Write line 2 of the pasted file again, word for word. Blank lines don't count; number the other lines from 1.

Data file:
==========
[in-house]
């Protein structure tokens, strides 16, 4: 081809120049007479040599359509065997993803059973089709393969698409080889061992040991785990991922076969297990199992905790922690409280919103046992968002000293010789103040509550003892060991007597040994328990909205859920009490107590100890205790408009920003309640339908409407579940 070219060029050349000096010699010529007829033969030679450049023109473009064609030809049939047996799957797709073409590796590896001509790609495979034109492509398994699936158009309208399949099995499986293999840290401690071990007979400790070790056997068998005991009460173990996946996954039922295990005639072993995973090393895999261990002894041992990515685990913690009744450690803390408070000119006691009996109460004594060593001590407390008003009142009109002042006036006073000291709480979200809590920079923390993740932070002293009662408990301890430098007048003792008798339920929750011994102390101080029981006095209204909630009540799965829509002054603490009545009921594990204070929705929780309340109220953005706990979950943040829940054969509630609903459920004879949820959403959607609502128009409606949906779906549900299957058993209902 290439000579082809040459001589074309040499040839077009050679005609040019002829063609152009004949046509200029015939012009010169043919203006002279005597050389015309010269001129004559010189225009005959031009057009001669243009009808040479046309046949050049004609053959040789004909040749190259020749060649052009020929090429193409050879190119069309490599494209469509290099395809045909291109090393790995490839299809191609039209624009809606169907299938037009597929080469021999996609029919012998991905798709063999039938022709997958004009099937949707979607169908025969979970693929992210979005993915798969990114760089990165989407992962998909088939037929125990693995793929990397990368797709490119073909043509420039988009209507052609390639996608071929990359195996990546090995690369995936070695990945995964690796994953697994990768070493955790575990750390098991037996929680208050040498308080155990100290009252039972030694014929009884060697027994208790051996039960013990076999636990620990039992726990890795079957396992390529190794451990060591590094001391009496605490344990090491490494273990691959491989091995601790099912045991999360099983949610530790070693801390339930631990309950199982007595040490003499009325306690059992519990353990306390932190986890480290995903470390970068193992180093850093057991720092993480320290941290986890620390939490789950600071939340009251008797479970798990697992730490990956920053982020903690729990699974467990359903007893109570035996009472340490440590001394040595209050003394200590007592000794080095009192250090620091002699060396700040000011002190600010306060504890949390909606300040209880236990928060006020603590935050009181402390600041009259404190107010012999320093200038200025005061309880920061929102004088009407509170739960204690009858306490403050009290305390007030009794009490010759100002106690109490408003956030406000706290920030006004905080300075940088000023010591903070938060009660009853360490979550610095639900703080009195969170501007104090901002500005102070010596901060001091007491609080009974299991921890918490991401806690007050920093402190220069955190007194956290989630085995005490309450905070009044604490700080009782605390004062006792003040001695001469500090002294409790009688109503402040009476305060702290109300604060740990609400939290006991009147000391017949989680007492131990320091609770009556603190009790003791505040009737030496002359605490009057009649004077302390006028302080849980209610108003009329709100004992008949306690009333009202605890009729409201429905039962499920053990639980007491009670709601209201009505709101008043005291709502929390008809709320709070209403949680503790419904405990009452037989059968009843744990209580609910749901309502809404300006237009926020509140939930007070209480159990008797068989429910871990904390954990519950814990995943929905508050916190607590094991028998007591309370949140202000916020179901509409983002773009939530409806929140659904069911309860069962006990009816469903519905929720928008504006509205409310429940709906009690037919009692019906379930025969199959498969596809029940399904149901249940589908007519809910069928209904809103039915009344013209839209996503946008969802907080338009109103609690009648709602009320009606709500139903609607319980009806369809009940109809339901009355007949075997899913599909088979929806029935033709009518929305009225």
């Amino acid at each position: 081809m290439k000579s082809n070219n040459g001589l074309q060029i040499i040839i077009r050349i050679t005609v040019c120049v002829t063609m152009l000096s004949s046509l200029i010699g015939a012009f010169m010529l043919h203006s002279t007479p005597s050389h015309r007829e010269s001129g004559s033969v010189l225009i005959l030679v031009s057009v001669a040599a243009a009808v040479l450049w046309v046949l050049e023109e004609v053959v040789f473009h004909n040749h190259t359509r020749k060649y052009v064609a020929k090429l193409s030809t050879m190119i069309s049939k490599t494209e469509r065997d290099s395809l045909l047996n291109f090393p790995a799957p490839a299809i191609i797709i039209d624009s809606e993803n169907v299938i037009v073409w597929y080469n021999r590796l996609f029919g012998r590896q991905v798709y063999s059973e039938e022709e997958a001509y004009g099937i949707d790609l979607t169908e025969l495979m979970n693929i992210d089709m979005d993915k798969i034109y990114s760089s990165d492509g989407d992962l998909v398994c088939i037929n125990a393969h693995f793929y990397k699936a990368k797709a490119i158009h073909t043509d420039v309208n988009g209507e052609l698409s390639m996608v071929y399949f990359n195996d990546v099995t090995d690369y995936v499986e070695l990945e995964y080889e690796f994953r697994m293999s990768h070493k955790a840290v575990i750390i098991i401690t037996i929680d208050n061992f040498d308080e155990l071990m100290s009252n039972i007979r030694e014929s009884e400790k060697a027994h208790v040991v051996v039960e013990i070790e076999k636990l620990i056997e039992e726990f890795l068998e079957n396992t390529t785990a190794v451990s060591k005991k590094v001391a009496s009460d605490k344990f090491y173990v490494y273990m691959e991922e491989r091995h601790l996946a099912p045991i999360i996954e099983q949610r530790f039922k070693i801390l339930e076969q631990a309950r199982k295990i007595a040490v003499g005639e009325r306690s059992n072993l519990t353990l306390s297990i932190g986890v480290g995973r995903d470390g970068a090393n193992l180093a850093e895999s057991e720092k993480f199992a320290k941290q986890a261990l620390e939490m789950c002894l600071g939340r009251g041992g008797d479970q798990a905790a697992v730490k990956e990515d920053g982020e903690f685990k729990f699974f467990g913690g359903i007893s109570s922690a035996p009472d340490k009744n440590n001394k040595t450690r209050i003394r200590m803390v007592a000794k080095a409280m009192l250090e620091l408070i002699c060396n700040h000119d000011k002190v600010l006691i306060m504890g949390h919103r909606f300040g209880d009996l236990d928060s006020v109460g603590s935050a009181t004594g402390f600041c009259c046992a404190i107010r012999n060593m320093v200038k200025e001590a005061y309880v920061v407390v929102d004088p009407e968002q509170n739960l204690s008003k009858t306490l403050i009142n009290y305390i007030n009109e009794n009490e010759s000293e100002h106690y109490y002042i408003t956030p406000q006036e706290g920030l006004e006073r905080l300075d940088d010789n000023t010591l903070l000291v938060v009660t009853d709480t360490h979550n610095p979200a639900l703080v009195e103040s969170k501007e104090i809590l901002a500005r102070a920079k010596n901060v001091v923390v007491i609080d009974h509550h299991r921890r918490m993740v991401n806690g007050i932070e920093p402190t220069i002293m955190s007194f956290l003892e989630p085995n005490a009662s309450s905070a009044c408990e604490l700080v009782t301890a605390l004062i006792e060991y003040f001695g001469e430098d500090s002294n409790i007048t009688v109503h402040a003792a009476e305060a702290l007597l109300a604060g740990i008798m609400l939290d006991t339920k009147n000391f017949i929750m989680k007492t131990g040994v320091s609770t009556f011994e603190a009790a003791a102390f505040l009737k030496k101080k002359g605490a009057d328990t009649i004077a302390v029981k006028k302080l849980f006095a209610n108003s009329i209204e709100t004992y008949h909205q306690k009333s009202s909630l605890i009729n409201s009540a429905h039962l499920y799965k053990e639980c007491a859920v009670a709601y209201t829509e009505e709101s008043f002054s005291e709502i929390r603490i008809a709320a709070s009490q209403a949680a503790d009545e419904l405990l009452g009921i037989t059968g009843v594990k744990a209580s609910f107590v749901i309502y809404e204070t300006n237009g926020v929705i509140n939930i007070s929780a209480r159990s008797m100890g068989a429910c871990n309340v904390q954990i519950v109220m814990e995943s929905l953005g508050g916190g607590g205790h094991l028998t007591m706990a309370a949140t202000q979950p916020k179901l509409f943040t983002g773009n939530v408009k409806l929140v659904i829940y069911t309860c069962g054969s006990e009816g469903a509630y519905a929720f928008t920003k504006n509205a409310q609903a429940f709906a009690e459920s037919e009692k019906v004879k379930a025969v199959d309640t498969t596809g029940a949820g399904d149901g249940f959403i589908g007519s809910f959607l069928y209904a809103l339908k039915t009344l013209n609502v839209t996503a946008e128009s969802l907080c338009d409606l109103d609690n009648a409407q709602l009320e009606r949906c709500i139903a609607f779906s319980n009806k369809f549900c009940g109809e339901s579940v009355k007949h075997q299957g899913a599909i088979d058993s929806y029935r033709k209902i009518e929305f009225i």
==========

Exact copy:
């Protein structure tokens, strides 16, 4: 081809120049007479040599359509065997993803059973089709393969698409080889061992040991785990991922076969297990199992905790922690409280919103046992968002000293010789103040509550003892060991007597040994328990909205859920009490107590100890205790408009920003309640339908409407579940 070219060029050349000096010699010529007829033969030679450049023109473009064609030809049939047996799957797709073409590796590896001509790609495979034109492509398994699936158009309208399949099995499986293999840290401690071990007979400790070790056997068998005991009460173990996946996954039922295990005639072993995973090393895999261990002894041992990515685990913690009744450690803390408070000119006691009996109460004594060593001590407390008003009142009109002042006036006073000291709480979200809590920079923390993740932070002293009662408990301890430098007048003792008798339920929750011994102390101080029981006095209204909630009540799965829509002054603490009545009921594990204070929705929780309340109220953005706990979950943040829940054969509630609903459920004879949820959403959607609502128009409606949906779906549900299957058993209902 290439000579082809040459001589074309040499040839077009050679005609040019002829063609152009004949046509200029015939012009010169043919203006002279005597050389015309010269001129004559010189225009005959031009057009001669243009009808040479046309046949050049004609053959040789004909040749190259020749060649052009020929090429193409050879190119069309490599494209469509290099395809045909291109090393790995490839299809191609039209624009809606169907299938037009597929080469021999996609029919012998991905798709063999039938022709997958004009099937949707979607169908025969979970693929992210979005993915798969990114760089990165989407992962998909088939037929125990693995793929990397990368797709490119073909043509420039988009209507052609390639996608071929990359195996990546090995690369995936070695990945995964690796994953697994990768070493955790575990750390098991037996929680208050040498308080155990100290009252039972030694014929009884060697027994208790051996039960013990076999636990620990039992726990890795079957396992390529190794451990060591590094001391009496605490344990090491490494273990691959491989091995601790099912045991999360099983949610530790070693801390339930631990309950199982007595040490003499009325306690059992519990353990306390932190986890480290995903470390970068193992180093850093057991720092993480320290941290986890620390939490789950600071939340009251008797479970798990697992730490990956920053982020903690729990699974467990359903007893109570035996009472340490440590001394040595209050003394200590007592000794080095009192250090620091002699060396700040000011002190600010306060504890949390909606300040209880236990928060006020603590935050009181402390600041009259404190107010012999320093200038200025005061309880920061929102004088009407509170739960204690009858306490403050009290305390007030009794009490010759100002106690109490408003956030406000706290920030006004905080300075940088000023010591903070938060009660009853360490979550610095639900703080009195969170501007104090901002500005102070010596901060001091007491609080009974299991921890918490991401806690007050920093402190220069955190007194956290989630085995005490309450905070009044604490700080009782605390004062006792003040001695001469500090002294409790009688109503402040009476305060702290109300604060740990609400939290006991009147000391017949989680007492131990320091609770009556603190009790003791505040009737030496002359605490009057009649004077302390006028302080849980209610108003009329709100004992008949306690009333009202605890009729409201429905039962499920053990639980007491009670709601209201009505709101008043005291709502929390008809709320709070209403949680503790419904405990009452037989059968009843744990209580609910749901309502809404300006237009926020509140939930007070209480159990008797068989429910871990904390954990519950814990995943929905508050916190607590094991028998007591309370949140202000916020179901509409983002773009939530409806929140659904069911309860069962006990009816469903519905929720928008504006509205409310429940709906009690037919009692019906379930025969199959498969596809029940399904149901249940589908007519809910069928209904809103039915009344013209839209996503946008969802907080338009109103609690009648709602009320009606709500139903609607319980009806369809009940109809339901009355007949075997899913599909088979929806029935033709009518929305009225």